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This menu offers you your initial choice of the kind of app you’ll generate or import. Each item (other than the “coming soon” group at the bottom) opens a secondary screen for specifying your app framework and naming your app.

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The second-level screen for generating a new web app currently offers a choice of six web frameworks. They are Angular, React, Next.js, Vue, Svelte, or a blank app, which implies writing your own HTML, JavaScript/TypeScript, and CSS. Nix is the file you can use to customize a workspace.

Integrates with Git and GitHub

GitHub imports can be of three types: web, Flutter, and “other,” which currently appears to mean JavaScript/TypeScript frameworks other than those explicitly listed. The frameworks explicitly supported include Angular, React, Next.js, Vue, and Svelte. 

If your GitHub project has JavaScript dependencies, you can run npm install in your IDX terminal window after your import completes. You can also turn your project into a Git repository from within IDX and sync that with GitHub.

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Project IDX integrates well with Git and GitHub. At left, you can see the options to initialize a Git repository and publish it to GitHub.

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Once you have created a repo and authenticated to GitHub, Project IDX can push the repo to GitHub. Here you can see the typical GitHub display of the README.md file generated for the app by Angular.

Previews, deploys, and shares apps

In addition to a web preview, Project IDX presents previews in Android emulators and iOS simulators, where supported by the underlying template. All three work for a Flutter app. Only two, web preview and iOS simulator, work for an Angular app, since a stock Angular app isn’t native unless you add something like Ionic or NativeScript.

You can deploy directly from your workspace to Firebase hosting. On an experimental basis, you can share your workspace with complete shared access.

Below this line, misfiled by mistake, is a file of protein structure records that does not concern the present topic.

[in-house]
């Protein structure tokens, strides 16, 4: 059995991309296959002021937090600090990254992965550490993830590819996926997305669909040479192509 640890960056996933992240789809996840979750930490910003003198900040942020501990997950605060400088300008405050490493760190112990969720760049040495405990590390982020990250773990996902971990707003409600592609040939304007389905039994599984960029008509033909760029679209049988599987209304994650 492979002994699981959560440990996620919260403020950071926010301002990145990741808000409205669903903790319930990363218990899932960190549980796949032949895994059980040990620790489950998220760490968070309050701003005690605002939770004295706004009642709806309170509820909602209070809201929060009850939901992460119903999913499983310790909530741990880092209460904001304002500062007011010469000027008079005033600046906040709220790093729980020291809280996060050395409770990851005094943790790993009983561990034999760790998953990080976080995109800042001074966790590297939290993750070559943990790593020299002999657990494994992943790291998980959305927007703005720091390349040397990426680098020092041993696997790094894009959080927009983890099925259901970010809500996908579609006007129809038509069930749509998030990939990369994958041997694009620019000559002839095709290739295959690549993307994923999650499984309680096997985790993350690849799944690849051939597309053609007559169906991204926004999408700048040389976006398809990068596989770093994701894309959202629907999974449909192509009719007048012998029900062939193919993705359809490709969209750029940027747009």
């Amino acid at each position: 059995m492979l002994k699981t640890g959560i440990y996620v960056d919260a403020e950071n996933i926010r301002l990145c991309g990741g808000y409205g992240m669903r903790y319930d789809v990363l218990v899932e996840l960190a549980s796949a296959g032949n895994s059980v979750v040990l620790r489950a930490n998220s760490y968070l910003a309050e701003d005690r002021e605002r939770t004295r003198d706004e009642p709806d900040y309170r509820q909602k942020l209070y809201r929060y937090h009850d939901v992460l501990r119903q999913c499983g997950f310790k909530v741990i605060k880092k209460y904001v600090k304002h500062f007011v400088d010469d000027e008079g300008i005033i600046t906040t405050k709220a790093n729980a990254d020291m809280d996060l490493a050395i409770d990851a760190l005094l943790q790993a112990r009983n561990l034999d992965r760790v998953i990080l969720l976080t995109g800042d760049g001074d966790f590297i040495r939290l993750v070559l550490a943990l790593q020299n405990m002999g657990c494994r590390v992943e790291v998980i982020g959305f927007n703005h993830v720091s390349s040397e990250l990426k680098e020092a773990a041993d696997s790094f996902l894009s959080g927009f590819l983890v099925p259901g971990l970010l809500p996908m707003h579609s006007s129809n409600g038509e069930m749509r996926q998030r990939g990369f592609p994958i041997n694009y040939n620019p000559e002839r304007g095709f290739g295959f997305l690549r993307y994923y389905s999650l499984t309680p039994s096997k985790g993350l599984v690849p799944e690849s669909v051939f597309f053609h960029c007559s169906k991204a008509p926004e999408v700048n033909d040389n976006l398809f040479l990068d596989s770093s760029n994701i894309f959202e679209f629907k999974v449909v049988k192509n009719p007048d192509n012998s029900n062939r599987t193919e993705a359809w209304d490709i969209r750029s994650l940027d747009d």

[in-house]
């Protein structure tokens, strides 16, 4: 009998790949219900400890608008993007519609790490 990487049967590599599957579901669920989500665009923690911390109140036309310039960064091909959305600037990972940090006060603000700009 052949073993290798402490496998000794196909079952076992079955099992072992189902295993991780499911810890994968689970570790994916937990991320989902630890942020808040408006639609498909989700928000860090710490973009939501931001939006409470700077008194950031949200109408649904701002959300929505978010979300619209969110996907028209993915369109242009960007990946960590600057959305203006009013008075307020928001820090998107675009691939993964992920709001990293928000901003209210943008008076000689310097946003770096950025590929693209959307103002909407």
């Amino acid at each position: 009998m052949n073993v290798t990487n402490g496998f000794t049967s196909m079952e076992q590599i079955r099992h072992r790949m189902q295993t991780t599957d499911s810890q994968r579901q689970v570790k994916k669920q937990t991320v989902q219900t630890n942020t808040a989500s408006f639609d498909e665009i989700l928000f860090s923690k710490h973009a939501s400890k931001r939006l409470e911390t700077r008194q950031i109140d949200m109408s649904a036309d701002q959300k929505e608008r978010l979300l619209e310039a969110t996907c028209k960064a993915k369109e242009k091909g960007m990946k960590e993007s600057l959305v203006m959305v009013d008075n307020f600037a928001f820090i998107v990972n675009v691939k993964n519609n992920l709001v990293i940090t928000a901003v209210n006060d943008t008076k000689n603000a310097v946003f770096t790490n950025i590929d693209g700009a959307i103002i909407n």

Project IDX comes with pre-installed extensions for the languages and frameworks it supports. It is supposed to support additional extensions that are available from OpenVSX, although I can’t confirm whether all of those work at this point—there are just too many (over 3,000) to check.

One current major limitation of Project IDX is that only two projects are allowed at once. You can get around this by saving projects to GitHub and juggling which you have open in IDX.

Note that there are numerous bug reports beyond the list in the FAQ.

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The Flutter app reported two setup errors. Here I am trying to resolve one of them with the help of IDX AI. Unfortunately, the AI’s advice to use sudo apt-get to install Chrome turned out to be useless, since the IDX VM does not currently include either sudo or apt-get. I won’t call that a hallucination, since those utilities might be planned for a future version.

Lives in the Google Cloud

Project IDX shows a lot of promise. It’s visually similar to Visual Studio Code for the Web (which, sadly, lacks a terminal and debugger). It’s both visually and functionally similar to GitHub Codespaces and Gitpod, and it’s functionally similar to Eclipse Che.

One reason you might prefer Project IDX to any of those would be its hosting in a Google Cloud Workspace, which is a big advantage if you want to integrate with any Google Cloud services, or with other programs you have running in the Google Cloud. On the other hand, if your existing code runs on AWS, you might want to consider using AWS Cloud9.

My biggest concern about making a commitment to Project IDX would be Google’s long history of killing its projects and services. Remember Google+? Freebase? The Google Search Appliance? Polymer? Google Domains? All ex-parrots, they’ve rung down the curtain and joined the choir invisible.

Nevertheless, Project IDX has its attractions. As long as you create a GitHub repository from your workspace and keep it current, it’s certainly worth a try.

Cost: Free preview

Platform: Browser-based, hosted on Google Cloud